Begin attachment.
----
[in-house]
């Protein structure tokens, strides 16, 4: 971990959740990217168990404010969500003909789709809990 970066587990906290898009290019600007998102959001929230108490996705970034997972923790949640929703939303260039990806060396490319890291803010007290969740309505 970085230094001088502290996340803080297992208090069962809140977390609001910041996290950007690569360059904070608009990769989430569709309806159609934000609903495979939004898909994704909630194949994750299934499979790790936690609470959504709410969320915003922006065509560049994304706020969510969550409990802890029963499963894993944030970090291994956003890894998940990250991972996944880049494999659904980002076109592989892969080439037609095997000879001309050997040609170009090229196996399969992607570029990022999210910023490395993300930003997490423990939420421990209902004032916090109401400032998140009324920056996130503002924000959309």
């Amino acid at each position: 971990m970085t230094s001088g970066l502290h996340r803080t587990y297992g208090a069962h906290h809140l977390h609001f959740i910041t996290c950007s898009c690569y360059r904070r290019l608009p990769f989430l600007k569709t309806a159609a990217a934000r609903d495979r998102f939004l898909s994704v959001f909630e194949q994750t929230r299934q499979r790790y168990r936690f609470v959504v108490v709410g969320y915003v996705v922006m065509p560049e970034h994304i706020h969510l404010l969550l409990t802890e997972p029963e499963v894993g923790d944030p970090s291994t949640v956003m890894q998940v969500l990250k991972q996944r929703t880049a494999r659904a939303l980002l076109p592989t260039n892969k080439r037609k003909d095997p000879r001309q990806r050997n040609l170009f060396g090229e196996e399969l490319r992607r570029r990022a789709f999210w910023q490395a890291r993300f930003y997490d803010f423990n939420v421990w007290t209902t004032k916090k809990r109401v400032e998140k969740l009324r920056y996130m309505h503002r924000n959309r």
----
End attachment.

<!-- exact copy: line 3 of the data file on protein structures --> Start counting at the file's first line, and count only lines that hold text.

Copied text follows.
């Amino acid at each position: 971990m970085t230094s001088g970066l502290h996340r803080t587990y297992g208090a069962h906290h809140l977390h609001f959740i910041t996290c950007s898009c690569y360059r904070r290019l608009p990769f989430l600007k569709t309806a159609a990217a934000r609903d495979r998102f939004l898909s994704v959001f909630e194949q994750t929230r299934q499979r790790y168990r936690f609470v959504v108490v709410g969320y915003v996705v922006m065509p560049e970034h994304i706020h969510l404010l969550l409990t802890e997972p029963e499963v894993g923790d944030p970090s291994t949640v956003m890894q998940v969500l990250k991972q996944r929703t880049a494999r659904a939303l980002l076109p592989t260039n892969k080439r037609k003909d095997p000879r001309q990806r050997n040609l170009f060396g090229e196996e399969l490319r992607r570029r990022a789709f999210w910023q490395a890291r993300f930003y997490d803010f423990n939420v421990w007290t209902t004032k916090k809990r109401v400032e998140k969740l009324r920056y996130m309505h503002r924000n959309r």